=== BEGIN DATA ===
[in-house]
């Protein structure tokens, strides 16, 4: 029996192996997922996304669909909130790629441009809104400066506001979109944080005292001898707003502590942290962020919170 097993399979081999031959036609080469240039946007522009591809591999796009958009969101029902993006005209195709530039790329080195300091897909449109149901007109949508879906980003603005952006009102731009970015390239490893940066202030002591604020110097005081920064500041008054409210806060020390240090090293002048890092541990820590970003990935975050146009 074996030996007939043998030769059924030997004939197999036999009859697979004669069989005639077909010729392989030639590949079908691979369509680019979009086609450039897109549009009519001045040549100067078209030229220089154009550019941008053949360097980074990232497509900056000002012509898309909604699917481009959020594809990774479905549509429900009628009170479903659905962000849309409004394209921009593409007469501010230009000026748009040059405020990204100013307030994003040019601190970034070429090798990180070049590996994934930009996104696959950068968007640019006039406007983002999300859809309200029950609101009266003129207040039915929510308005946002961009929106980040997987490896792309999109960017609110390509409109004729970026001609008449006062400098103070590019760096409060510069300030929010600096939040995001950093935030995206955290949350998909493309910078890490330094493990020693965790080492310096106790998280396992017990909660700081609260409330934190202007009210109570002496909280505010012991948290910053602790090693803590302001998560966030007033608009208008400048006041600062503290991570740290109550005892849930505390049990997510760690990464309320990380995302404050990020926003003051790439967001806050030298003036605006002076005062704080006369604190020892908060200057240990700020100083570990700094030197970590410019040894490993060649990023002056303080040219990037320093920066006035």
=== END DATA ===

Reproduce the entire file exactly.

[in-house]
């Protein structure tokens, strides 16, 4: 029996192996997922996304669909909130790629441009809104400066506001979109944080005292001898707003502590942290962020919170 097993399979081999031959036609080469240039946007522009591809591999796009958009969101029902993006005209195709530039790329080195300091897909449109149901007109949508879906980003603005952006009102731009970015390239490893940066202030002591604020110097005081920064500041008054409210806060020390240090090293002048890092541990820590970003990935975050146009 074996030996007939043998030769059924030997004939197999036999009859697979004669069989005639077909010729392989030639590949079908691979369509680019979009086609450039897109549009009519001045040549100067078209030229220089154009550019941008053949360097980074990232497509900056000002012509898309909604699917481009959020594809990774479905549509429900009628009170479903659905962000849309409004394209921009593409007469501010230009000026748009040059405020990204100013307030994003040019601190970034070429090798990180070049590996994934930009996104696959950068968007640019006039406007983002999300859809309200029950609101009266003129207040039915929510308005946002961009929106980040997987490896792309999109960017609110390509409109004729970026001609008449006062400098103070590019760096409060510069300030929010600096939040995001950093935030995206955290949350998909493309910078890490330094493990020693965790080492310096106790998280396992017990909660700081609260409330934190202007009210109570002496909280505010012991948290910053602790090693803590302001998560966030007033608009208008400048006041600062503290991570740290109550005892849930505390049990997510760690990464309320990380995302404050990020926003003051790439967001806050030298003036605006002076005062704080006369604190020892908060200057240990700020100083570990700094030197970590410019040894490993060649990023002056303080040219990037320093920066006035």